“Turn him loose! He ain’t no [African American laborer],” said Huck Finn about the runaway slave Jim. This rewritten phrase may take the original’s place in new publications of Mark Twain’s “Adventures of Huckleberry Finn” if publishers decide to censor the word “slave” due to its uncomfortable connotations, something they recently did to the word “nigger.”
The latest U.S. edition of the novel censors both “nigger” and “injun,” replacing them with the words “slave” and “Indian.” What words are next on the list? Will “slave” be changed to the more benign “African American” and “Indian” to “Native American”? NewSouth books, a publisher from Alabama, said that the censorship was supported by the book’s editor, Twain scholar Dr. Alan Gribben of Auburn University.
Gribben stated that his reason for wanting to see the “hurtful epithets” expunged is that “abusive racial insults that bear distinct connotations of permanent inferiority repulse modern-day readers.” But isn’t it a good thing to be repulsed by the grave mistakes made by our country? John Havard, a doctoral student and graduate instructor in the UR English Department, answered this question by bluntly stating that “it’s precisely the discomforting aspects of the novel that make it so important to teach in its original form.” He continued, “This novel provides a complex portrayal of one of America’s greatest mistakes, and studying it should confront that mistake head on, as opposed to sugarcoating it and hiding from it.” When studying the past, we are confronted by different ideas, some of them incompatible with our views, usually for good reasons.
“Nigger” would not be appropriate to use when describing a classmate, but it becomes acceptable to say when discussing racism in American history. This book is usually taught in high schools, so students should be able to understand the context. If teachers hesitate to teach an uncensored version of “Huckleberry Finn,” should we also censor Harriet Beecher Stowe’s “Uncle Tom’s Cabin” and Christopher Marlowe’s “The Jew of Malta?” How about topics like sexual education and the treatment of Native Americans?
Burke Scarbrough, former high school English teacher and UR graduate student, said that he tends to “prefer confronting our racist history (and most other problems) with students head-on.” That is a policy that all teachers need to adopt if they want to create what Scarbrough refers to as a “trusting classroom community.” Good teachers should be able to introduce sensitive subjects to students such that they lead to productive learning environments.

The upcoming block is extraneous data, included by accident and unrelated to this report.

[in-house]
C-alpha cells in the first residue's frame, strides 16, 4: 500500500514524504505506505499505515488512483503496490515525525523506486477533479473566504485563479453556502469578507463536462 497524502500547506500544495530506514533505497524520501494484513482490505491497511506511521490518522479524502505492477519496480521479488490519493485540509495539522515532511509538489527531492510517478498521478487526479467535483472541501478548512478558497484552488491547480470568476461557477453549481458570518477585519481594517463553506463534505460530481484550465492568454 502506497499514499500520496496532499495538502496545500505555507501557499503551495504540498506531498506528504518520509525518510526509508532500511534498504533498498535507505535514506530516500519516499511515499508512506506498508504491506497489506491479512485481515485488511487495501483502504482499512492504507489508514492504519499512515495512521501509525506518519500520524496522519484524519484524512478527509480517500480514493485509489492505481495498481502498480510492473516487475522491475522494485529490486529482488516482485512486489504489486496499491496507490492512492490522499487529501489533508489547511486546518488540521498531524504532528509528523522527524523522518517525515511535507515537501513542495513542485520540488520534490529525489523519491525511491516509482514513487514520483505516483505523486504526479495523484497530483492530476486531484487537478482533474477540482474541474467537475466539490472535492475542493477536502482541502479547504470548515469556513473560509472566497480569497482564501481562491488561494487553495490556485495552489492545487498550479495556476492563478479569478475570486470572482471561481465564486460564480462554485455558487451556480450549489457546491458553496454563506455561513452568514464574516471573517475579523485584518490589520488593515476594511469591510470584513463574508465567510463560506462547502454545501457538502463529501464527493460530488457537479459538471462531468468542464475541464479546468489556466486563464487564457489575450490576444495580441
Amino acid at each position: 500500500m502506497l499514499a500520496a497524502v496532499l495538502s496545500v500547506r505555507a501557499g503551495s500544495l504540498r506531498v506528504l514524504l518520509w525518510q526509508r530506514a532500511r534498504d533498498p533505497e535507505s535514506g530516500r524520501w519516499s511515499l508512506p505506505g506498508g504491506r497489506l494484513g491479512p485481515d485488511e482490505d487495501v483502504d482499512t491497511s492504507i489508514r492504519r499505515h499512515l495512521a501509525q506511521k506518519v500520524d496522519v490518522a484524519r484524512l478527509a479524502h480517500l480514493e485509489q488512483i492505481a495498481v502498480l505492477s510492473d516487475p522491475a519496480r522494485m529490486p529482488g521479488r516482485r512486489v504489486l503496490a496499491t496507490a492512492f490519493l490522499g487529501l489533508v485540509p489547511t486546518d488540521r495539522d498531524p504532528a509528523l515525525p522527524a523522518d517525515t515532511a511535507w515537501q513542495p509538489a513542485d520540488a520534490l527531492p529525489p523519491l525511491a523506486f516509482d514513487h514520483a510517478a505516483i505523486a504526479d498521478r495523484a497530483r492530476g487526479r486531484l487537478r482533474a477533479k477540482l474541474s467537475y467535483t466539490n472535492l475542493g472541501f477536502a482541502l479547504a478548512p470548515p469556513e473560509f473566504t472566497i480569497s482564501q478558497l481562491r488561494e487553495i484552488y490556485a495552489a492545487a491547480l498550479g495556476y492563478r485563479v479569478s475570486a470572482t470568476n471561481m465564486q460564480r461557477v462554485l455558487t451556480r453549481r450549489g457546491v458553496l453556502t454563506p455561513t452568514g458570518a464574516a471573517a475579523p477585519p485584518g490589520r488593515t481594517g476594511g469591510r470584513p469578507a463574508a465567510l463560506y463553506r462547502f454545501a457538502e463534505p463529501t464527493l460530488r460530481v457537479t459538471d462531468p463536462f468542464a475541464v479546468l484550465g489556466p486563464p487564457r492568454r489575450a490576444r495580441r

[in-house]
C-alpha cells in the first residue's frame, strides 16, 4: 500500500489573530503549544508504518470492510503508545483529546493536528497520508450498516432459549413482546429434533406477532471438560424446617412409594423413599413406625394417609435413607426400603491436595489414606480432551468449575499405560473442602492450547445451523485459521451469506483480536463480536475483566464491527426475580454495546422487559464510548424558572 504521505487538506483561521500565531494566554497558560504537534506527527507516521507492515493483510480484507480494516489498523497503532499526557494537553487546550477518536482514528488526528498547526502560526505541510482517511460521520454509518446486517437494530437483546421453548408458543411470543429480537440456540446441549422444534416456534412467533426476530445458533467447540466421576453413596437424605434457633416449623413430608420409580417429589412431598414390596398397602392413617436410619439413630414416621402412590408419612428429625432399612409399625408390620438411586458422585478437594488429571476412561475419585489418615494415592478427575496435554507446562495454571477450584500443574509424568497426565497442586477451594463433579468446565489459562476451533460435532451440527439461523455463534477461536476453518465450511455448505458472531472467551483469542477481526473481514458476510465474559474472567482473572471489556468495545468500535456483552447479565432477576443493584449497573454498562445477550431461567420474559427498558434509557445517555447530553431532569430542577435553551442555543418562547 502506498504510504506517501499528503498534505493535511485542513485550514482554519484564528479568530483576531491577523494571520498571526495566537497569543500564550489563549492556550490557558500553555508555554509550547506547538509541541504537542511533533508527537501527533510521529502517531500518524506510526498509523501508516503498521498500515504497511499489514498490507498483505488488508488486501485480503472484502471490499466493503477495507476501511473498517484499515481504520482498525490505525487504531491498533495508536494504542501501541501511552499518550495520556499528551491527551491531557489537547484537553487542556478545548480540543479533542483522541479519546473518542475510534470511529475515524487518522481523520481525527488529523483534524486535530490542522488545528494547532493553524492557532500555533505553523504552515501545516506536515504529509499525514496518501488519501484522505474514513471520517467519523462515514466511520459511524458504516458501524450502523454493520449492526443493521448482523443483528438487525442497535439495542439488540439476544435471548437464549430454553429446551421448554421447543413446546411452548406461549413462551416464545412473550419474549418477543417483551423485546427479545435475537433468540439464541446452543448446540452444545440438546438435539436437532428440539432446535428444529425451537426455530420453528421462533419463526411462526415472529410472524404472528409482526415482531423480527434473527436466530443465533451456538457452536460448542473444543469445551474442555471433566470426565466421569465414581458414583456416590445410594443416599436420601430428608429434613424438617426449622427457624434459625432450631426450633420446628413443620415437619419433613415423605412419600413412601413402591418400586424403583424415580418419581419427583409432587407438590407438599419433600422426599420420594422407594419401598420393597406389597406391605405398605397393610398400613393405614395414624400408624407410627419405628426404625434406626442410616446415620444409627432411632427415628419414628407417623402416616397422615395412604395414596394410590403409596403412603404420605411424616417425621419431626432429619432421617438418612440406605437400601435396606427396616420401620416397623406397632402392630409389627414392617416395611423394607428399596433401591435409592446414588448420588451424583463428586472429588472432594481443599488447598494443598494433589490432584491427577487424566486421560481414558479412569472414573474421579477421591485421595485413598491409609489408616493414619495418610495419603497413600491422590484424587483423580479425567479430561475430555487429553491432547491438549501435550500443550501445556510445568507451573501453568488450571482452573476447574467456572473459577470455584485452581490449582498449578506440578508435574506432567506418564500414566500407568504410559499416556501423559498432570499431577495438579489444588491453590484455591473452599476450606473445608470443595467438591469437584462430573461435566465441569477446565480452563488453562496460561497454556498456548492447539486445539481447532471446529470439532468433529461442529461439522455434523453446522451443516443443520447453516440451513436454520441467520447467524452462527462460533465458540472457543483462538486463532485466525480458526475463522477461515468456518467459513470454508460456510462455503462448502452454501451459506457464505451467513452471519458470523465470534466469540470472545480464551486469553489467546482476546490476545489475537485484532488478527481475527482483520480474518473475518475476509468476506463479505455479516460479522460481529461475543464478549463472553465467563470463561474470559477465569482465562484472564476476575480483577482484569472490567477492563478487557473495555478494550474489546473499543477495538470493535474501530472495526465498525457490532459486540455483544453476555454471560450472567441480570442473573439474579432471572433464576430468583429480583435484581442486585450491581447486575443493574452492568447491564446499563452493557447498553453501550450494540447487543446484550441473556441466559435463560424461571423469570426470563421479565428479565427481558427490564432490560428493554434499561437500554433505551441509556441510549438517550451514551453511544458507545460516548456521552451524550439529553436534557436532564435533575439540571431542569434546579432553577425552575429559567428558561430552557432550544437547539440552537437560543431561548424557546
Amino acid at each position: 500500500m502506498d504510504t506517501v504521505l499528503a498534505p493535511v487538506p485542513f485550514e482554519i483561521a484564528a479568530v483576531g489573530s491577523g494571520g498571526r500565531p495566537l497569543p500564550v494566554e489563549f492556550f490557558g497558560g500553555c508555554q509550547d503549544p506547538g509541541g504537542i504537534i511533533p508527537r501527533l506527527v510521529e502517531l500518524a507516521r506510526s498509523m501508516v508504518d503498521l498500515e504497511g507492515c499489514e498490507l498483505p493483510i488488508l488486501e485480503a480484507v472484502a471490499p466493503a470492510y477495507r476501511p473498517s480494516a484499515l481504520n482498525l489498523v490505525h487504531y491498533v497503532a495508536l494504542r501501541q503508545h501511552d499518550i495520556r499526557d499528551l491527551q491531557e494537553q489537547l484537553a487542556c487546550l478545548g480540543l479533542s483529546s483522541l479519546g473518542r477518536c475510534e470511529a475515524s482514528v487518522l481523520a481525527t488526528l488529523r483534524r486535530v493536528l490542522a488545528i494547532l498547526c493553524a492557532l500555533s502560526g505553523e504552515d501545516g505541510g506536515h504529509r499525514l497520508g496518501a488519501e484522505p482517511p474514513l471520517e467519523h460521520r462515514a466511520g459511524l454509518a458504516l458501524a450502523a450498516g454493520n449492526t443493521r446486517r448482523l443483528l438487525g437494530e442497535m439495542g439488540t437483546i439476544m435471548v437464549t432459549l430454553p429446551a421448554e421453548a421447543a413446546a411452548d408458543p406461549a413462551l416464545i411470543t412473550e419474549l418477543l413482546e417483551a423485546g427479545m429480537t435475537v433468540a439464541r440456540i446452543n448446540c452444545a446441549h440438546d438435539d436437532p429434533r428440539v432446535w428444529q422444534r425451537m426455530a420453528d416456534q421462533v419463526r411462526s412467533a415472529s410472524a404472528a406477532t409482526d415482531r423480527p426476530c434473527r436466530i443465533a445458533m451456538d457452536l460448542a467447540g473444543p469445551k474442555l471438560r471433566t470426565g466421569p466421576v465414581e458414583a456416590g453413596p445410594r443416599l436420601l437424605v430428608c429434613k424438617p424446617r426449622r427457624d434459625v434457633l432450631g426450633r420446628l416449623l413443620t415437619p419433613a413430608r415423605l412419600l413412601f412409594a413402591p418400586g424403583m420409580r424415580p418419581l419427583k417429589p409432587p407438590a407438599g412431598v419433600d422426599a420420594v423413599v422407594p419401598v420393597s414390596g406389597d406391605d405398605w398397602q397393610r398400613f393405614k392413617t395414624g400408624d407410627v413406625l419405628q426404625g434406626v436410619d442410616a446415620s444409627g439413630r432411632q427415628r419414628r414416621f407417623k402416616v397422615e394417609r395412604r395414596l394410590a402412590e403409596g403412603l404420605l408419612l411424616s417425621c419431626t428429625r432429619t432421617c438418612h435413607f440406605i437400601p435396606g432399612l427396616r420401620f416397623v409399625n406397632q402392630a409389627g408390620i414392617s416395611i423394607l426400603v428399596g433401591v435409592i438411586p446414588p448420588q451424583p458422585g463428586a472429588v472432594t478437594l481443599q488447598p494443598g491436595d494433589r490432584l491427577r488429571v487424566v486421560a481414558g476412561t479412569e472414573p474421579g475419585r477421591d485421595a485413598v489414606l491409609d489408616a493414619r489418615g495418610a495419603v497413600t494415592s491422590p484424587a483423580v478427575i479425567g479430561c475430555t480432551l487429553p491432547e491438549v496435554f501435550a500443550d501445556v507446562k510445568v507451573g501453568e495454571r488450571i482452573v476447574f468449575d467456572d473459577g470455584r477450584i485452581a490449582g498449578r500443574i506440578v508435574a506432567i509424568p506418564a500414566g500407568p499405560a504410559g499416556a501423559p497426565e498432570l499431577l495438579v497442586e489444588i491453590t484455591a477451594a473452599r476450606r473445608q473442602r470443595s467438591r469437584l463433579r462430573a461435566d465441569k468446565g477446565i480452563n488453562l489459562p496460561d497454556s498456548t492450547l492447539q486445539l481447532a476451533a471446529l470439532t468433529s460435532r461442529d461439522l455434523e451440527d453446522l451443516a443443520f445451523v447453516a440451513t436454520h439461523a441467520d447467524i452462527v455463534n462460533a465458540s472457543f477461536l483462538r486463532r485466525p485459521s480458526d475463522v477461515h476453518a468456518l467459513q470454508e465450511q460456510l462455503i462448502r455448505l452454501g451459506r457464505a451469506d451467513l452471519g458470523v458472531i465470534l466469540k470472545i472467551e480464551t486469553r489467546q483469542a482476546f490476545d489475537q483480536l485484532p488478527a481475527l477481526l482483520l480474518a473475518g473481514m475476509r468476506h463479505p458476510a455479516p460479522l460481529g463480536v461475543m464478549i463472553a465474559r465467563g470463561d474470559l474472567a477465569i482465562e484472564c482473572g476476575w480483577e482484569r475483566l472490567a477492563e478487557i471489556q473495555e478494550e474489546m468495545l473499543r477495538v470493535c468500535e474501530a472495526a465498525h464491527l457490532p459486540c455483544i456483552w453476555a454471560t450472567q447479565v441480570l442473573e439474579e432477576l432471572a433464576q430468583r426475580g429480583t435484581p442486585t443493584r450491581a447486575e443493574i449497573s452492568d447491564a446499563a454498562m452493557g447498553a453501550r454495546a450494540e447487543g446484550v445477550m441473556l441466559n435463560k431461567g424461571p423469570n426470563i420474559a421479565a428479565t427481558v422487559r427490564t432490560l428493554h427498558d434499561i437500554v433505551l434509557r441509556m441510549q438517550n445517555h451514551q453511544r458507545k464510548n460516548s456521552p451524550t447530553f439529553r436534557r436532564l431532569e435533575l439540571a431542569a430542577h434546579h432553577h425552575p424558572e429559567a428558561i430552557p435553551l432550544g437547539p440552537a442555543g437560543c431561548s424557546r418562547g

No matter how offensive something is, people still need to be taught about it. The same argument made by sex education supporters can be made in this case — if respectable sources, like teachers, don’t teach “bad” things to children, then they will learn it somewhere else. I would rather have students learn about the historical significance of the word “nigger” from an English teacher than from Lil’ Wayne. High school students have probably heard the word already, so it is naïve to think that we can “protect” them from it.
The people who benefit the most from this act of censorship are racist apologists. Censoring racism because it is an upsetting topic is like censoring the history of the Nazi Party because it was full of racist killers. That would benefit Holocaust deniers, like David Duke of the Ku Klux Klan, more than anyone. Apologists want to rewrite history, but we should be teaching the darkest parts of our history so that we can learn from those parts. However, if censorship like this continues, I fear that, a decade from now, these censorship-happy publishing companies will have the next generation of students believing that “nigger” was a term invented by N.W.A. in 1986.